there have been a number of well-known military fib to use the road. jeb stewart. >> reporter: the courthouse serve as a supply outpost that the union eventually took over. the road had several names for several years. >> there's a 1937 platt that doesn't say hunter mill road but we know it was before then because there are other maps that do say it. >> reporter: arthur godfrey in that area like many others it was used a point-to-point formula. it was browns chapel oakton. mr. lewis, please take the stand. >> lawyers road was the road brought the lawyers in from the western reaches of fairfax county at the beginning of the foundation of fairfax county, which is 1742. >> reporter: back then lawyers was angled a bit differently than it is today. >> we know exactly where the old route traveled.
>> reporter: that route was changed two years after the civil war. in fair fox county virginia melissa mollet news4. those are so interesting. this just one in a series of reports on the history of roads in our area. if you have an idea for a road that we should look at in your community, all you have to do is tweet melissa at first 4 traffic. ready for a warm-up? you bet. we may have to wait but there's something to look forward to. that is the cherry blossom bloom prediction, which we have next.
♪ yippee!! ♪ i'm bored. hashtag bored. skippy!! yippee!! look a ride! (vo) made with the funnest peanuts ever! skippy. yippee!! ♪ well plenty of people say the food is great, terrific amazing, but the location not so much. bacon's barb use in manassas park has closed its doors. the food has been praised by local foot critics and will soon be featured on the food network competition, but the location
along centralville road does not attract customers. >> it's all about location. it doesn't matter what the reviews say. i mean if you look up like online we're the top dogs in this area. we have the best ratings out of anybody in this whole place, but it's still -- it's all about the foot traffic. >> top dog, bacon will continue the food truck and catering business until he finds a better location for the restaurant. well even though there's still snow on the ground here's a sure sign that spring is right around the corner. the national parks service says washington's cherry blossoms will be at peak bloom april 11th through the 14th if the prediction holds true the peak bloom will come at the very end of the cherry blossom fest imrunning from march 20th through april 12th this year. keep in mind those predictions of peak bloom are subject to change based on the weather over the next several weeks. that of course has been up and downed and will continue to be up and downed.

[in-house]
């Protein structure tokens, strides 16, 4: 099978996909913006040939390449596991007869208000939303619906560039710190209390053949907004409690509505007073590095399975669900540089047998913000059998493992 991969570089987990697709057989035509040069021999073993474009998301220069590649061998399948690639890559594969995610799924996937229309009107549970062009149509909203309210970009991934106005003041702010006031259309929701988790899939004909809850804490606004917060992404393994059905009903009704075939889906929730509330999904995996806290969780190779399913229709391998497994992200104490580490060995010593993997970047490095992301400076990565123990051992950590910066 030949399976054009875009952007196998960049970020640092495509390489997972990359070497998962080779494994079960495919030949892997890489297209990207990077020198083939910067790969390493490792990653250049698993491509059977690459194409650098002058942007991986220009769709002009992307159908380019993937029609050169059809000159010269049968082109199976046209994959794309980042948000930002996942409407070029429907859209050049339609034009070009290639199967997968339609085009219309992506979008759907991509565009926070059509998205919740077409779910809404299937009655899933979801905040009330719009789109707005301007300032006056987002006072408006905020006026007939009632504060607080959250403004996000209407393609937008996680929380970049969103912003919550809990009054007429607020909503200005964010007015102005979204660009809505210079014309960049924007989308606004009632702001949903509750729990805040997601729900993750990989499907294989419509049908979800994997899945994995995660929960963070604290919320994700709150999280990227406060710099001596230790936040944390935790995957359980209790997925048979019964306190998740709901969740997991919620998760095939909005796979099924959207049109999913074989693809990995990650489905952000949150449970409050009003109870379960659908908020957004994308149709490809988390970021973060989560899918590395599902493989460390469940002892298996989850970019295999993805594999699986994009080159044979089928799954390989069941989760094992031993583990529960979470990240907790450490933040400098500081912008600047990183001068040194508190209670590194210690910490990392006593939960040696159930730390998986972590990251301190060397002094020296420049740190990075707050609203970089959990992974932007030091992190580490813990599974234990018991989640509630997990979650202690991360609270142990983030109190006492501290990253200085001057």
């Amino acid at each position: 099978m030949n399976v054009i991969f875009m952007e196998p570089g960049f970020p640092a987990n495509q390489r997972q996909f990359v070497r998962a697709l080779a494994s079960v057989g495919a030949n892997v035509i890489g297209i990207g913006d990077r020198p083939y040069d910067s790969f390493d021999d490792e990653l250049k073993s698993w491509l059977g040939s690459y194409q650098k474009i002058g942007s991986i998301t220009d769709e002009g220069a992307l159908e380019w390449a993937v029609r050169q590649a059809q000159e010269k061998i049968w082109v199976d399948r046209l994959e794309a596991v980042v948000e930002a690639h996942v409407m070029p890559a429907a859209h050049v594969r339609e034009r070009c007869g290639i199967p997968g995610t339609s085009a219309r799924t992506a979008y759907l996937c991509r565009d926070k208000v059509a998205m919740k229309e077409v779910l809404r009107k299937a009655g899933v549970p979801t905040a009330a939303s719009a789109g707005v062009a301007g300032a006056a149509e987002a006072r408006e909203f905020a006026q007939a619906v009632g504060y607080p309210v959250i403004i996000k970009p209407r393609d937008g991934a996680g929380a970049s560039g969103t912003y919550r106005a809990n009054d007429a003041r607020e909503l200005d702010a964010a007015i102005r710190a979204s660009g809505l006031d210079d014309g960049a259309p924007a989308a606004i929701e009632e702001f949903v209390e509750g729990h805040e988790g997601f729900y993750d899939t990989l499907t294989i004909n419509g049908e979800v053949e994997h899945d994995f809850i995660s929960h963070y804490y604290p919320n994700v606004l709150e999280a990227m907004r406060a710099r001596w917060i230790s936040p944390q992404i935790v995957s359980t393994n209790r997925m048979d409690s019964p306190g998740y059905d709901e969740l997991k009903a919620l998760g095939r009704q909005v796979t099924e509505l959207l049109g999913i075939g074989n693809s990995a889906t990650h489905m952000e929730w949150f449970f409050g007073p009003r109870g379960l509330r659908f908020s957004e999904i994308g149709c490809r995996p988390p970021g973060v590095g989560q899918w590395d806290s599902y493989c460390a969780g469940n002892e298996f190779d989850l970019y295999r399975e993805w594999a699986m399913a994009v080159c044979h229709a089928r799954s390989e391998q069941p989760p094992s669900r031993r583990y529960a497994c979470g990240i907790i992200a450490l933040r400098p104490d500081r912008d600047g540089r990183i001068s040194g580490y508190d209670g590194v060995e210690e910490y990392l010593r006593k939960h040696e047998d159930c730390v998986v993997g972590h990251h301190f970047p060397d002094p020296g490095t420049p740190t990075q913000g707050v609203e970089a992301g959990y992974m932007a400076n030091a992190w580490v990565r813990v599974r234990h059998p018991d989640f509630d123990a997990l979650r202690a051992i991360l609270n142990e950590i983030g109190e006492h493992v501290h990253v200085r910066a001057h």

we had a special celebration at nbc4 this weep. we called it after the woman who's very important to all of us here. she's the director of our community affairs. you may have seen her in the background of some of the many community events we here at nbc4 do what you may not see is how hard she works. she always makes sure we're doing right by you, and for that we honored her. aiesha came here in 1969. at a breakfast this morning, her and jim vance reflighted on the last 46 years they have worked together. after that everyone participated in an afternoon of community service. she will be retiring later this year if we let her out of the parking lot, of course but she's got a grandxwaeb to enjoy. that's all for "news4 this week." i'm veronica johnson. thanks for joining us. we leave you with amazing video
at 6:00 this morning, waking up to bone-chilling temperatures. we are set for a winter warm up. chuck bell is going to tell us how warm we are going to get. >> 50 years following bloody sunday. the first black president will mark the historic march in the civil rights movement. good saturday morning. it is march seventh. >> welcome to news 4 today. still cold out there and even a little icy in spots. >> we are talking about the bone-chilling temperatures. we want to check in with chuck bell. he says there is a reprieve on the way. >> i'm your buddy today. now we are